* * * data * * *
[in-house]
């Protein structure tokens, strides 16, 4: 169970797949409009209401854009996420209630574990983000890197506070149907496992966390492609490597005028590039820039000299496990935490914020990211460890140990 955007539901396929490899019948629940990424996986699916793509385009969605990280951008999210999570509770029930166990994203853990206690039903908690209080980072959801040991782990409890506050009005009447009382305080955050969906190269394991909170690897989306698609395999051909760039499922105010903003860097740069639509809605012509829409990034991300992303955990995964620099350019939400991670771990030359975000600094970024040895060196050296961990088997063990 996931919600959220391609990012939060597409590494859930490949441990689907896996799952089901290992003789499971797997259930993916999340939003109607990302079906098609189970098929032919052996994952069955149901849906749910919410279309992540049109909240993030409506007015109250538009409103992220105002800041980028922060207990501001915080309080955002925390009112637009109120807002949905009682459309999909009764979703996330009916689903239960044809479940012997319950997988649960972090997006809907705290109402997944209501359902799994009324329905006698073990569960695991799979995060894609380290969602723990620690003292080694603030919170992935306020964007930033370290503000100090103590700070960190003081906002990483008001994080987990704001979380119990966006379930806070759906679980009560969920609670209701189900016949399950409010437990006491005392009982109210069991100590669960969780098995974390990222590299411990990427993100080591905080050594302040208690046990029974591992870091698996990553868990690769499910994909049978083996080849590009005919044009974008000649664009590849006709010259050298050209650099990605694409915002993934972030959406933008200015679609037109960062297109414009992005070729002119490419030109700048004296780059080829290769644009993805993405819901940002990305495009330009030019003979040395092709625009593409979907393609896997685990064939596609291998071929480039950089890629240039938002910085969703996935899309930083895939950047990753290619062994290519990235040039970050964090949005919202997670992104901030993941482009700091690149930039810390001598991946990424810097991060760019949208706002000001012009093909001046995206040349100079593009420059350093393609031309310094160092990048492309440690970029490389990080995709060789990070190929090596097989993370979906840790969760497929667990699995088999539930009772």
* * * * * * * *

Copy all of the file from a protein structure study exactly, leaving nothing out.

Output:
[in-house]
């Protein structure tokens, strides 16, 4: 169970797949409009209401854009996420209630574990983000890197506070149907496992966390492609490597005028590039820039000299496990935490914020990211460890140990 955007539901396929490899019948629940990424996986699916793509385009969605990280951008999210999570509770029930166990994203853990206690039903908690209080980072959801040991782990409890506050009005009447009382305080955050969906190269394991909170690897989306698609395999051909760039499922105010903003860097740069639509809605012509829409990034991300992303955990995964620099350019939400991670771990030359975000600094970024040895060196050296961990088997063990 996931919600959220391609990012939060597409590494859930490949441990689907896996799952089901290992003789499971797997259930993916999340939003109607990302079906098609189970098929032919052996994952069955149901849906749910919410279309992540049109909240993030409506007015109250538009409103992220105002800041980028922060207990501001915080309080955002925390009112637009109120807002949905009682459309999909009764979703996330009916689903239960044809479940012997319950997988649960972090997006809907705290109402997944209501359902799994009324329905006698073990569960695991799979995060894609380290969602723990620690003292080694603030919170992935306020964007930033370290503000100090103590700070960190003081906002990483008001994080987990704001979380119990966006379930806070759906679980009560969920609670209701189900016949399950409010437990006491005392009982109210069991100590669960969780098995974390990222590299411990990427993100080591905080050594302040208690046990029974591992870091698996990553868990690769499910994909049978083996080849590009005919044009974008000649664009590849006709010259050298050209650099990605694409915002993934972030959406933008200015679609037109960062297109414009992005070729002119490419030109700048004296780059080829290769644009993805993405819901940002990305495009330009030019003979040395092709625009593409979907393609896997685990064939596609291998071929480039950089890629240039938002910085969703996935899309930083895939950047990753290619062994290519990235040039970050964090949005919202997670992104901030993941482009700091690149930039810390001598991946990424810097991060760019949208706002000001012009093909001046995206040349100079593009420059350093393609031309310094160092990048492309440690970029490389990080995709060789990070190929090596097989993370979906840790969760497929667990699995088999539930009772």